The chart illustrates the typical flow of the advocacy work of our office, and demonstrates how other areas of our work lead to systemic advocacy overall (such as the release of a public report or investigation or meeting with stakeholders).
All advocacy issues are received during the intake stage by a Regional Advocate via phone, email, social media, or in person. It is at this stage that Regional Advocates interview our callers to gather as much information as possible, inquire about what steps have been taken to address the issue, provide suggestions on how the caller can further their own advocacy efforts, and refer callers to other supports and services if needed.
From there, the Regional Advocate will assess what role the Advocate may have by critically reviewing the reported issues and what other pieces of information are required and from whom. If it is assessed that there is an ongoing role, Regional Advocates will embark on the advocacy case work journey with the goal of resolution – which can vary case to case. Resolution could include (among other possibilities) ensuring a child is at the centre of the planning, assisting a young person in having their voice heard, collaborating so planning is appropriate or negotiating a compromise. When advocating for children and youth, it is essential that Regional Advocates have extensive knowledge on the rights of children and youth, on how the child-serving Ministries, agencies, or publicly-funded health entities operate and understand their policies and legislation, what other services and supports exist, and how to mediate and bring several groups together to collaborate.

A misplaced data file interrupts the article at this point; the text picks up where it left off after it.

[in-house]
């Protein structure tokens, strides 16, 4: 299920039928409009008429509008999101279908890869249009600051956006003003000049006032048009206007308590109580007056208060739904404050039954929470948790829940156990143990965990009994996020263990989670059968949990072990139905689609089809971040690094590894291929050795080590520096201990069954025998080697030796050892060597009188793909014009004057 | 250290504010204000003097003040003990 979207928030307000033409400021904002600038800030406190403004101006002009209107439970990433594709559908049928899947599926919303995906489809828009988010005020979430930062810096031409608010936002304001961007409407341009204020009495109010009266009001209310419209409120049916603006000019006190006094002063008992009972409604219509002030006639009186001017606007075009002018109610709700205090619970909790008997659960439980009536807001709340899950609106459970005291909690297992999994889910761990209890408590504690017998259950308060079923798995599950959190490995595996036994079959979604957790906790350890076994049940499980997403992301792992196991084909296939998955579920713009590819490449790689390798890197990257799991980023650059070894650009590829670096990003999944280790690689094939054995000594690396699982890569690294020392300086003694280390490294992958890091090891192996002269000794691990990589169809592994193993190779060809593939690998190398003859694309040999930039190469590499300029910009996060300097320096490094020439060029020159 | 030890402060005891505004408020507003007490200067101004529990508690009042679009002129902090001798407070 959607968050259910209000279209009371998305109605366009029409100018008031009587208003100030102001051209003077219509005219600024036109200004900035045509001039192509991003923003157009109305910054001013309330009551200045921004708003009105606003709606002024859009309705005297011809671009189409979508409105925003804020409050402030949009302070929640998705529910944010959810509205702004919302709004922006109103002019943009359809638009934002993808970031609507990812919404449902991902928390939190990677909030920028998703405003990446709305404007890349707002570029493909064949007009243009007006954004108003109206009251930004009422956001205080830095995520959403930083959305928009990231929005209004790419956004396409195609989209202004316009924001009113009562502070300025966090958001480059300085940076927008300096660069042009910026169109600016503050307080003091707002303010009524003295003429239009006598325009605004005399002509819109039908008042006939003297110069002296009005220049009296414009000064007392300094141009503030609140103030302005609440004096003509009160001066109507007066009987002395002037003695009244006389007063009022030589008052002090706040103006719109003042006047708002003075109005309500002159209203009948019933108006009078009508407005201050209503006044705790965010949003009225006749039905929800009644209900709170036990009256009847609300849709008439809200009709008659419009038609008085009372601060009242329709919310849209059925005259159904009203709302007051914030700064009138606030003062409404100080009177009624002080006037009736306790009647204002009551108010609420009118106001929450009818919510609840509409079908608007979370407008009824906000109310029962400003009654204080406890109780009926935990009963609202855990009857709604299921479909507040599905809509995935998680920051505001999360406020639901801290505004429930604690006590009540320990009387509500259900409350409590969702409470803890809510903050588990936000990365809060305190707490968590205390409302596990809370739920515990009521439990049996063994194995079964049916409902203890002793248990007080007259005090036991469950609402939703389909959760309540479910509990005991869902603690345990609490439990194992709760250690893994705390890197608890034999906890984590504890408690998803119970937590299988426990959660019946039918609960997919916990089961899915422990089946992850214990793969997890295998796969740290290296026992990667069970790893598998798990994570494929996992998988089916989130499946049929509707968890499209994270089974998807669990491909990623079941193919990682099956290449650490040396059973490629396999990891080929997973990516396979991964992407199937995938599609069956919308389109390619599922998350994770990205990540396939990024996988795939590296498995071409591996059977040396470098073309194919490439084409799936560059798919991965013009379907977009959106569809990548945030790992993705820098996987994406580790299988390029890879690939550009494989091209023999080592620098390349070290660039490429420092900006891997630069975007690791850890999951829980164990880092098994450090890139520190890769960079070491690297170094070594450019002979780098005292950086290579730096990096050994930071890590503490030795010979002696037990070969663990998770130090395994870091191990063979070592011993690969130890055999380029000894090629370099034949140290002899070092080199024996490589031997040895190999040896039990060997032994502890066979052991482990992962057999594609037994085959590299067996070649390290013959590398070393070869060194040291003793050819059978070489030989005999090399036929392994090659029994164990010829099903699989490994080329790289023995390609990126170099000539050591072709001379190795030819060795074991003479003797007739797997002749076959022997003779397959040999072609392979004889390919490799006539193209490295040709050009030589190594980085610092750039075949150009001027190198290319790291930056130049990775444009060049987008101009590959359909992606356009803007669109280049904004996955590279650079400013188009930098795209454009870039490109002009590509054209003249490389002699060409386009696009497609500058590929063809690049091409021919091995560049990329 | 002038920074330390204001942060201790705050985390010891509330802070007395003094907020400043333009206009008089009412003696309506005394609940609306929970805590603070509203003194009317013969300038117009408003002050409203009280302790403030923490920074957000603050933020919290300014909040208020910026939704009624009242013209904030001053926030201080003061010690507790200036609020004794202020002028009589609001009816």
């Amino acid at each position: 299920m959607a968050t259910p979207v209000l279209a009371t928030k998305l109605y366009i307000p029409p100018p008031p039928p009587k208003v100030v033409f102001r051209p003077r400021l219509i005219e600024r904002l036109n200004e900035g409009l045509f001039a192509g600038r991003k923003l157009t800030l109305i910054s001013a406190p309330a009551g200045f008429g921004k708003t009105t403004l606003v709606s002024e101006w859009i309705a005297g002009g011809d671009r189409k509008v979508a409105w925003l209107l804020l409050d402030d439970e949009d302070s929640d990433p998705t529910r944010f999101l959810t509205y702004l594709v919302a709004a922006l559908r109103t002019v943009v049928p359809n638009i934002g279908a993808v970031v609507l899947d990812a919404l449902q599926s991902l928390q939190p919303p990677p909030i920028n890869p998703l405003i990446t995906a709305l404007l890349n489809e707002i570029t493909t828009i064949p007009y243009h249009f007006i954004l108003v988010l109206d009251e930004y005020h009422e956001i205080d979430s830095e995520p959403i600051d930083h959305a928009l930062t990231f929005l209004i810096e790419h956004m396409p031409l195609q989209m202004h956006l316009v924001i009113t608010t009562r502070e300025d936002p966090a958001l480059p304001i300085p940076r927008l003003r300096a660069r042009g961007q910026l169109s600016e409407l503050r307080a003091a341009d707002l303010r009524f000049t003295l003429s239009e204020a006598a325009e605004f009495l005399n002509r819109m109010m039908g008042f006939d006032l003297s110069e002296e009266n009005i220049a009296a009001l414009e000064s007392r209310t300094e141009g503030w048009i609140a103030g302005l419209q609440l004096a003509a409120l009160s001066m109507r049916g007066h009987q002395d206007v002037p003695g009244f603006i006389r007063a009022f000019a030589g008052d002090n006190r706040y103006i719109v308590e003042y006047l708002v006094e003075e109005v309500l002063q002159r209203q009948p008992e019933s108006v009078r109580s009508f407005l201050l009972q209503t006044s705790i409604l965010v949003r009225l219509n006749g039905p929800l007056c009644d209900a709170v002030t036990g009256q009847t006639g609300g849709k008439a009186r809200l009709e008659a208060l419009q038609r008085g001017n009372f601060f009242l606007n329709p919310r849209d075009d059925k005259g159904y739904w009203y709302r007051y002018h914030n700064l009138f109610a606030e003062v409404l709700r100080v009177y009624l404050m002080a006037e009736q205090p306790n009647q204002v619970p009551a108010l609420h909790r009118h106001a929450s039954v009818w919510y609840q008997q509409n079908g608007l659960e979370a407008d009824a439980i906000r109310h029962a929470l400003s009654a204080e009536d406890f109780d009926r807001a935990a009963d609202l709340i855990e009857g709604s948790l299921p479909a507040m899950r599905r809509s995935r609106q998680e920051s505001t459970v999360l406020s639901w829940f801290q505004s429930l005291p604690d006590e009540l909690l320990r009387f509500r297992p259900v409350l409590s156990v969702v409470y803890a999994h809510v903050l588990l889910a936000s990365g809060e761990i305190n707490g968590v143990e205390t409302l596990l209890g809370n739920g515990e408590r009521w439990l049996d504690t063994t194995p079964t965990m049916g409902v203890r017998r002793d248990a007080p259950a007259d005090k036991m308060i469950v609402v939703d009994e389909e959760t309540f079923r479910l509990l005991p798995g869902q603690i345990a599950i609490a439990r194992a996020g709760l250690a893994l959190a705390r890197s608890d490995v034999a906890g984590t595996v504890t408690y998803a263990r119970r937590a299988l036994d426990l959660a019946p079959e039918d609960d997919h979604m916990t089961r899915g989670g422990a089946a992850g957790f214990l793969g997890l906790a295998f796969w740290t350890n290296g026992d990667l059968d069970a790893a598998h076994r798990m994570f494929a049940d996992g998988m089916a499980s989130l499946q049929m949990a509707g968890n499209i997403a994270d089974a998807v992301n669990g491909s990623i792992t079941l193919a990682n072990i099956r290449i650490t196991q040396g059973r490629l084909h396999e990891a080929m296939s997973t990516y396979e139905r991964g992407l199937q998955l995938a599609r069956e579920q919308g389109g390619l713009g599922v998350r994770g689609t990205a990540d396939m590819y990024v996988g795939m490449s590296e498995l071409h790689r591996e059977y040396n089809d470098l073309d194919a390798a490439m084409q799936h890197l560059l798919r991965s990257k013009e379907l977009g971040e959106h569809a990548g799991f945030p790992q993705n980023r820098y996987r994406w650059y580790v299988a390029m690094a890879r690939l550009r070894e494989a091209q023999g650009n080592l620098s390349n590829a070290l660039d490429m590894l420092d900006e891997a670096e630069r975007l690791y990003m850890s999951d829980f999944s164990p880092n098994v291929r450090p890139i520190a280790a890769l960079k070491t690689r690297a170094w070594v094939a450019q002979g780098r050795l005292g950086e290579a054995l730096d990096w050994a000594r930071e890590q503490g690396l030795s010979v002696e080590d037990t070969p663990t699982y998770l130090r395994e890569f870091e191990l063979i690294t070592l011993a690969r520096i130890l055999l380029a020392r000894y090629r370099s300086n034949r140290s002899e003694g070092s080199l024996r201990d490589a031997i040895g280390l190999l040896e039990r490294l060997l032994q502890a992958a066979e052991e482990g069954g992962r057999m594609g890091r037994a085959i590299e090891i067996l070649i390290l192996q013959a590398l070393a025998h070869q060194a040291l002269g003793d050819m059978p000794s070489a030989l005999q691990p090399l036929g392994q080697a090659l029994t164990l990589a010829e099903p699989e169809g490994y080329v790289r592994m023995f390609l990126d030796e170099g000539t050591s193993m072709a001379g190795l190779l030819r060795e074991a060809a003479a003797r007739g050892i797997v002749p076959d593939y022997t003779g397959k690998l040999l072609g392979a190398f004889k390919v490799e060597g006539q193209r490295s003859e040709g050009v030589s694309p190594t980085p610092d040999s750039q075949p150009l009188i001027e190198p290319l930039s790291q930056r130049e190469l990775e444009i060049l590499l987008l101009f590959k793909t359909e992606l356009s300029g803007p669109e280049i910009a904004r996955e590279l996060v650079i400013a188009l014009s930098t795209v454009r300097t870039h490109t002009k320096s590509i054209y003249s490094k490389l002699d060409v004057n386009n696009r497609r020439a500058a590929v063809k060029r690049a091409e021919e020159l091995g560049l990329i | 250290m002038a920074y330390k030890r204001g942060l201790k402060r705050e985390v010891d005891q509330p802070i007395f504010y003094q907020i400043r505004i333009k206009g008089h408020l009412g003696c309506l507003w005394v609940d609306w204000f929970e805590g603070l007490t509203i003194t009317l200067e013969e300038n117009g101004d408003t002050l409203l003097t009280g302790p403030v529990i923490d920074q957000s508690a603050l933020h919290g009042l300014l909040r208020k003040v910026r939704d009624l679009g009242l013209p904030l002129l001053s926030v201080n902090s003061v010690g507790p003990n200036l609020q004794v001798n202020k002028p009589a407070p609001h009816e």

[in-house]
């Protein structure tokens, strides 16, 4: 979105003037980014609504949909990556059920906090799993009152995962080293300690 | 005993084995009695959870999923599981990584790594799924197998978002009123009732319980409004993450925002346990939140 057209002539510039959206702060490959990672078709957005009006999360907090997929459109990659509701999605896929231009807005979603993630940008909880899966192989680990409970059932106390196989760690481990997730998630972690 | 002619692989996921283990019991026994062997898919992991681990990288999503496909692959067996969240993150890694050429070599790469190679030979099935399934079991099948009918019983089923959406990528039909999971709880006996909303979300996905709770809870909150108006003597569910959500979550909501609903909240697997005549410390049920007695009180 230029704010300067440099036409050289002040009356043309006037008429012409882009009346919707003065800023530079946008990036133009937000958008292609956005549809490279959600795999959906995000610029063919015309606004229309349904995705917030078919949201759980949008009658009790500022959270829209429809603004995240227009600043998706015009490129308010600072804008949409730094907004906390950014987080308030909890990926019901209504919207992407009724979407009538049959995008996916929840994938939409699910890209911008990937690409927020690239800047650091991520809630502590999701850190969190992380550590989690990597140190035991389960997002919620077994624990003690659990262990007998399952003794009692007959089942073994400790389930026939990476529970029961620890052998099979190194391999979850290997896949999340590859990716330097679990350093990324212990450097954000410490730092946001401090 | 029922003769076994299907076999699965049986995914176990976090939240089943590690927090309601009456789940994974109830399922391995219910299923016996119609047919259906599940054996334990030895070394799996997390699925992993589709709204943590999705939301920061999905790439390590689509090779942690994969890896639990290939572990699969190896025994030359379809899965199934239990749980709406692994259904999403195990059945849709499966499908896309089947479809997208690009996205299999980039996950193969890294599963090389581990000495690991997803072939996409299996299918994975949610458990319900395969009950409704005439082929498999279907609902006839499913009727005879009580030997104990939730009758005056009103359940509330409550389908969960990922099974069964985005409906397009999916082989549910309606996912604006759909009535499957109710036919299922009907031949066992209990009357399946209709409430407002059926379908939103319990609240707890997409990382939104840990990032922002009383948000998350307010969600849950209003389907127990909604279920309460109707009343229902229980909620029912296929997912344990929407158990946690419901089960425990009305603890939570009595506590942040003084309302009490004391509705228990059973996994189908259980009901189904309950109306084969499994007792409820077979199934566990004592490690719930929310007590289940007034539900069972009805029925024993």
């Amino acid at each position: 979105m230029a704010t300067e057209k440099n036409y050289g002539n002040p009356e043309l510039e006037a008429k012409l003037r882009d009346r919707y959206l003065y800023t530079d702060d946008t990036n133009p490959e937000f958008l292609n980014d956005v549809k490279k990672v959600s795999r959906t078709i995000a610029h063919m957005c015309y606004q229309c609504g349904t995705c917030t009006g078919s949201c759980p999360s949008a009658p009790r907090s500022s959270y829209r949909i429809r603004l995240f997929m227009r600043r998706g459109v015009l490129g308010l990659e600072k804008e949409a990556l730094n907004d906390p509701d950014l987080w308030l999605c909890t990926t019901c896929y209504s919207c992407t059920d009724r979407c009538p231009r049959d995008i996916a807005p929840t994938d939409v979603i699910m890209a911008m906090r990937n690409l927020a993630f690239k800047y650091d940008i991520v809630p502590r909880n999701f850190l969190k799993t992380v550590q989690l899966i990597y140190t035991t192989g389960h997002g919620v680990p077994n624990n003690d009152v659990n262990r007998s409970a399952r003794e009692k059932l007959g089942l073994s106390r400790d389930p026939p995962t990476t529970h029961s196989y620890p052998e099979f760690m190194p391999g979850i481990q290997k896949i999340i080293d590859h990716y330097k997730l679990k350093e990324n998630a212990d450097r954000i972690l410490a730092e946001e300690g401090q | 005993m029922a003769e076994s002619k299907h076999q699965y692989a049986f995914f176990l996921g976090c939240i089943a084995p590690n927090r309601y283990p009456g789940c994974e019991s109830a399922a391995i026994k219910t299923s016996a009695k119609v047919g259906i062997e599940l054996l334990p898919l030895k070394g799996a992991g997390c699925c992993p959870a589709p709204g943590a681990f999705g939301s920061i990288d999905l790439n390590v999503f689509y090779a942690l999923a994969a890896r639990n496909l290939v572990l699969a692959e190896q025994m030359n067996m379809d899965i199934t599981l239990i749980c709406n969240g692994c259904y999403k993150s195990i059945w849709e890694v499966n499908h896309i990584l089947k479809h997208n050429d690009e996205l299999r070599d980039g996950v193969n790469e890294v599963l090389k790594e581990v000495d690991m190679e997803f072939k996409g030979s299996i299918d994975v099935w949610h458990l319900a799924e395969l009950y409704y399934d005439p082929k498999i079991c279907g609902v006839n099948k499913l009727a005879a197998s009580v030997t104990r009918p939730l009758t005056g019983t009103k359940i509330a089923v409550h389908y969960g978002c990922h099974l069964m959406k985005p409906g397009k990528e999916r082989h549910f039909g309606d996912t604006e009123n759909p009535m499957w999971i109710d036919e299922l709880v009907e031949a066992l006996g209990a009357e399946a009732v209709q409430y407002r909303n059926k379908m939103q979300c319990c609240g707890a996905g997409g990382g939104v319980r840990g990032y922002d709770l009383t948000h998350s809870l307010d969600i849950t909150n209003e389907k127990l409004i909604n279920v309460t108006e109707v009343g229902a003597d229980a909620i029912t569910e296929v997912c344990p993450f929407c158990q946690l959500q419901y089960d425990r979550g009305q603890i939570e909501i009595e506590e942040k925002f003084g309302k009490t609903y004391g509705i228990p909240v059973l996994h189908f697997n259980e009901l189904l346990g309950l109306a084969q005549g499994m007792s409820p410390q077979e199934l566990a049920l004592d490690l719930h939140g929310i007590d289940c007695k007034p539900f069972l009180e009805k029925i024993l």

As the chart demonstrates, public education and stakeholder relation activities often lead to new advocacy intakes as well as can support ongoing advocacy case work. Having strong connections within the child-serving systems can be a benefit when seeking resolution on an advocacy issue.